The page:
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Reducing the worst case running times of a family of RNA and CFG problems, using Valiant's approach

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Author(s): Zakov Shay | Tsur Dekel | Ziv-Ukelson Michal

Journal: Algorithms for Molecular Biology
ISSN 1748-7188

Volume: 6;
Issue: 1;
Start page: 20;
Date: 2011;
Original page

ABSTRACT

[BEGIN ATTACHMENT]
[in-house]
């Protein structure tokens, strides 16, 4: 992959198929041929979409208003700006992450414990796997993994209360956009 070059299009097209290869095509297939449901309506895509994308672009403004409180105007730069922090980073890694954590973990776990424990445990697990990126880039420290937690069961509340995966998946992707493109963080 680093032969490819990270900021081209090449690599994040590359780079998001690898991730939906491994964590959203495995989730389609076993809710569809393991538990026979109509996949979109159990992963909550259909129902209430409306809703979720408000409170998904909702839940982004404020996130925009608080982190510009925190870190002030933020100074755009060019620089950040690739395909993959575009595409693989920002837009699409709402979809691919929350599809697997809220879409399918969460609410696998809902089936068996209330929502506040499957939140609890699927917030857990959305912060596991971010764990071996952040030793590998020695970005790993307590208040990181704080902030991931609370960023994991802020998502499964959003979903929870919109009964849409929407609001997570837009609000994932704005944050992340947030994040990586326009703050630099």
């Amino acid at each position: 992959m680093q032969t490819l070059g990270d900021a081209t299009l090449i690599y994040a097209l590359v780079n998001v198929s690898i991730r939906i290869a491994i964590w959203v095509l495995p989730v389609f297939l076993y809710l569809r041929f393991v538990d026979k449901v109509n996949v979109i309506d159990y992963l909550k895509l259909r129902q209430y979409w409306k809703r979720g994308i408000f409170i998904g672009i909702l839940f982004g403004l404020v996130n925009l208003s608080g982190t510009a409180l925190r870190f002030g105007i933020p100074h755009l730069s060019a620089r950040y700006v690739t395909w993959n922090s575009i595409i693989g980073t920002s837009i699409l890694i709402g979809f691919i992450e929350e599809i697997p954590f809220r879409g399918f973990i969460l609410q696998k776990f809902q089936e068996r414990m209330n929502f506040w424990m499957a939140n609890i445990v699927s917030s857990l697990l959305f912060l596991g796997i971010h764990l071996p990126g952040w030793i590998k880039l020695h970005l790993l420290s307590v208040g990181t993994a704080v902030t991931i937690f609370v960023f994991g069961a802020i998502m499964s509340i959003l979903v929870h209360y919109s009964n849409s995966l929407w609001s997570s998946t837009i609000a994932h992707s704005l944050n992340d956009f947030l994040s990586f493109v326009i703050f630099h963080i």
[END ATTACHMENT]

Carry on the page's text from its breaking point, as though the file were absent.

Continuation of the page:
Abstract Background RNA secondary structure prediction is a mainstream bioinformatic domain, and is key to computational analysis of functional RNA. In more than 30 years, much research has been devoted to defining different variants of RNA structure prediction problems, and to developing techniques for improving prediction quality. Nevertheless, most of the algorithms in this field follow a similar dynamic programming approach as that presented by Nussinov and Jacobson in the late 70's, which typically yields cubic worst case running time algorithms. Recently, some algorithmic approaches were applied to improve the complexity of these algorithms, motivated by new discoveries in the RNA domain and by the need to efficiently analyze the increasing amount of accumulated genome-wide data. Results We study Valiant's classical algorithm for Context Free Grammar recognition in sub-cubic time, and extract features that are common to problems on which Valiant's approach can be applied. Based on this, we describe several problem templates, and formulate generic algorithms that use Valiant's technique and can be applied to all problems which abide by these templates, including many problems within the world of RNA Secondary Structures and Context Free Grammars. Conclusions The algorithms presented in this paper improve the theoretical asymptotic worst case running time bounds for a large family of important problems. It is also possible that the suggested techniques could be applied to yield a practical speedup for these problems. For some of the problems (such as computing the RNA partition function and base-pair binding probabilities), the presented techniques are the only ones which are currently known for reducing the asymptotic running time bounds of the standard algorithms.
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